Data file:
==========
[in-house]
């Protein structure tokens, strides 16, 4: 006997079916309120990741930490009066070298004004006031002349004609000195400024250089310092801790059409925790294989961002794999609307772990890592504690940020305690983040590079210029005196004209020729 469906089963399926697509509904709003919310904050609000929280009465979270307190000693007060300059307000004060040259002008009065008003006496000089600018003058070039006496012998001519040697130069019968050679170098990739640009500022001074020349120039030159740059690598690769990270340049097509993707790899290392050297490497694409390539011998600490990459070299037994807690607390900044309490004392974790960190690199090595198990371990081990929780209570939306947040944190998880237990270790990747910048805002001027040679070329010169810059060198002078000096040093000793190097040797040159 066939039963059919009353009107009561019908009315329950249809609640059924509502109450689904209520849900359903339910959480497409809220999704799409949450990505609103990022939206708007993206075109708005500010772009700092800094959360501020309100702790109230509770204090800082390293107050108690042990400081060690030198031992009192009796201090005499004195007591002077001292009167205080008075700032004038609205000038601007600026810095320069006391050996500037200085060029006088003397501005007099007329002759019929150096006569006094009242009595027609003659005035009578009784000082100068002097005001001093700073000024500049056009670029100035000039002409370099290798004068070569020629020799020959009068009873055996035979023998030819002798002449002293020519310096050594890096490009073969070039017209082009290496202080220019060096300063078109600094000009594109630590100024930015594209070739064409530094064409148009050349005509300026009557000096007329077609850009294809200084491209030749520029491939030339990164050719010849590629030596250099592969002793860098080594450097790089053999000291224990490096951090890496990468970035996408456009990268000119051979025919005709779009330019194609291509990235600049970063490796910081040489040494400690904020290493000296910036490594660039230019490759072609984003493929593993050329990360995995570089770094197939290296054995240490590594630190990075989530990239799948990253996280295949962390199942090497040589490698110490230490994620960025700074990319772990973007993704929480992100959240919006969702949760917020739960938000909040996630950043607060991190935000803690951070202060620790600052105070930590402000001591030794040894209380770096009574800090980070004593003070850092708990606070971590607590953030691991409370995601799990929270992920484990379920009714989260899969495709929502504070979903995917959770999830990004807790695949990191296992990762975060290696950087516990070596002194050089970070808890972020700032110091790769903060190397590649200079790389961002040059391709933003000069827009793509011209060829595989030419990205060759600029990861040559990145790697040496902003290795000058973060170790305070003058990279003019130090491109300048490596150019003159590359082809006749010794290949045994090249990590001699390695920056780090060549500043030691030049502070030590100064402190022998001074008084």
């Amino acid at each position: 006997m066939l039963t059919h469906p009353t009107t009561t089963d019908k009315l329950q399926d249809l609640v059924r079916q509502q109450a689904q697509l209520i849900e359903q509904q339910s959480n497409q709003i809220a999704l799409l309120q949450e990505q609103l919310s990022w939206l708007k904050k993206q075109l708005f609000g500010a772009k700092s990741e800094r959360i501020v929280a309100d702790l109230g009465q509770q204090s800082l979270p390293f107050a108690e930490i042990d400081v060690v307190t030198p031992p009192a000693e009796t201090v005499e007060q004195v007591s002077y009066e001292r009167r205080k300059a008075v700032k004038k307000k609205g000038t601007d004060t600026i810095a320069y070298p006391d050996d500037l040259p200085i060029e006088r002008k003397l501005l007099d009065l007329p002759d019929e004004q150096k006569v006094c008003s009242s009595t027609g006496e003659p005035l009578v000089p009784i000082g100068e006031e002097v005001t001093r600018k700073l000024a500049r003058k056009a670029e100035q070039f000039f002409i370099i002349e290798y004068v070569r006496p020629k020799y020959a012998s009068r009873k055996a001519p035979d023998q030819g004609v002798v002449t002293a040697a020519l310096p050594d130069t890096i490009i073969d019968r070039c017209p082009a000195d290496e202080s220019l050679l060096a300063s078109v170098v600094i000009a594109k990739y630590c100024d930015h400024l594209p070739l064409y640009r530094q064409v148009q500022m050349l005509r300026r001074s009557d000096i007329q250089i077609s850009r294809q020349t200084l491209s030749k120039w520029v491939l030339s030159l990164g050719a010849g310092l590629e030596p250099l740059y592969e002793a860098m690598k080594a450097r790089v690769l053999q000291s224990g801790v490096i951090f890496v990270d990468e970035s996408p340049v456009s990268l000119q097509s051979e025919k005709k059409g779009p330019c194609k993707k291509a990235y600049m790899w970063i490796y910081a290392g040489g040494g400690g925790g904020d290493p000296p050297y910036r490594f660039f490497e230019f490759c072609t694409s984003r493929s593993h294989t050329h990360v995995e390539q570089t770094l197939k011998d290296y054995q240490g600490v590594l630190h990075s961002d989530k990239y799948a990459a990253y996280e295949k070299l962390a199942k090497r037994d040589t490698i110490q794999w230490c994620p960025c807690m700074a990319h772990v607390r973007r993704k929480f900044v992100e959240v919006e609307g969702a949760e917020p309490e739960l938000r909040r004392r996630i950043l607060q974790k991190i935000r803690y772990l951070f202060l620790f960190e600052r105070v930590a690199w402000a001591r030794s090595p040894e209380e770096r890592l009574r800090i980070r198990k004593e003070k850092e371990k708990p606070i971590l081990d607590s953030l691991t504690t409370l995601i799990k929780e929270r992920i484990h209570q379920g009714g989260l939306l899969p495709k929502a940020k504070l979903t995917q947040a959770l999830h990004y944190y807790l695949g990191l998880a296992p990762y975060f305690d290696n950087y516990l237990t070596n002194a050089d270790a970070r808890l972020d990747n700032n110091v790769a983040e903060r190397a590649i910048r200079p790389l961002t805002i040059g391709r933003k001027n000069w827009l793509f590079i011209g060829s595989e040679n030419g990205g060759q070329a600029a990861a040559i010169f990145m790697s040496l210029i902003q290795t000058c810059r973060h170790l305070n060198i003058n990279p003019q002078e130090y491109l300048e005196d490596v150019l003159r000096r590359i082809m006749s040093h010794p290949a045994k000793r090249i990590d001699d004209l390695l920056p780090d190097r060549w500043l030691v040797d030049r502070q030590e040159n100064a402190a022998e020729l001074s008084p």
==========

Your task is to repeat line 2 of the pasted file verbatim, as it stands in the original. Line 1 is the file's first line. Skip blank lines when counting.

């Protein structure tokens, strides 16, 4: 006997079916309120990741930490009066070298004004006031002349004609000195400024250089310092801790059409925790294989961002794999609307772990890592504690940020305690983040590079210029005196004209020729 469906089963399926697509509904709003919310904050609000929280009465979270307190000693007060300059307000004060040259002008009065008003006496000089600018003058070039006496012998001519040697130069019968050679170098990739640009500022001074020349120039030159740059690598690769990270340049097509993707790899290392050297490497694409390539011998600490990459070299037994807690607390900044309490004392974790960190690199090595198990371990081990929780209570939306947040944190998880237990270790990747910048805002001027040679070329010169810059060198002078000096040093000793190097040797040159 066939039963059919009353009107009561019908009315329950249809609640059924509502109450689904209520849900359903339910959480497409809220999704799409949450990505609103990022939206708007993206075109708005500010772009700092800094959360501020309100702790109230509770204090800082390293107050108690042990400081060690030198031992009192009796201090005499004195007591002077001292009167205080008075700032004038609205000038601007600026810095320069006391050996500037200085060029006088003397501005007099007329002759019929150096006569006094009242009595027609003659005035009578009784000082100068002097005001001093700073000024500049056009670029100035000039002409370099290798004068070569020629020799020959009068009873055996035979023998030819002798002449002293020519310096050594890096490009073969070039017209082009290496202080220019060096300063078109600094000009594109630590100024930015594209070739064409530094064409148009050349005509300026009557000096007329077609850009294809200084491209030749520029491939030339990164050719010849590629030596250099592969002793860098080594450097790089053999000291224990490096951090890496990468970035996408456009990268000119051979025919005709779009330019194609291509990235600049970063490796910081040489040494400690904020290493000296910036490594660039230019490759072609984003493929593993050329990360995995570089770094197939290296054995240490590594630190990075989530990239799948990253996280295949962390199942090497040589490698110490230490994620960025700074990319772990973007993704929480992100959240919006969702949760917020739960938000909040996630950043607060991190935000803690951070202060620790600052105070930590402000001591030794040894209380770096009574800090980070004593003070850092708990606070971590607590953030691991409370995601799990929270992920484990379920009714989260899969495709929502504070979903995917959770999830990004807790695949990191296992990762975060290696950087516990070596002194050089970070808890972020700032110091790769903060190397590649200079790389961002040059391709933003000069827009793509011209060829595989030419990205060759600029990861040559990145790697040496902003290795000058973060170790305070003058990279003019130090491109300048490596150019003159590359082809006749010794290949045994090249990590001699390695920056780090060549500043030691030049502070030590100064402190022998001074008084």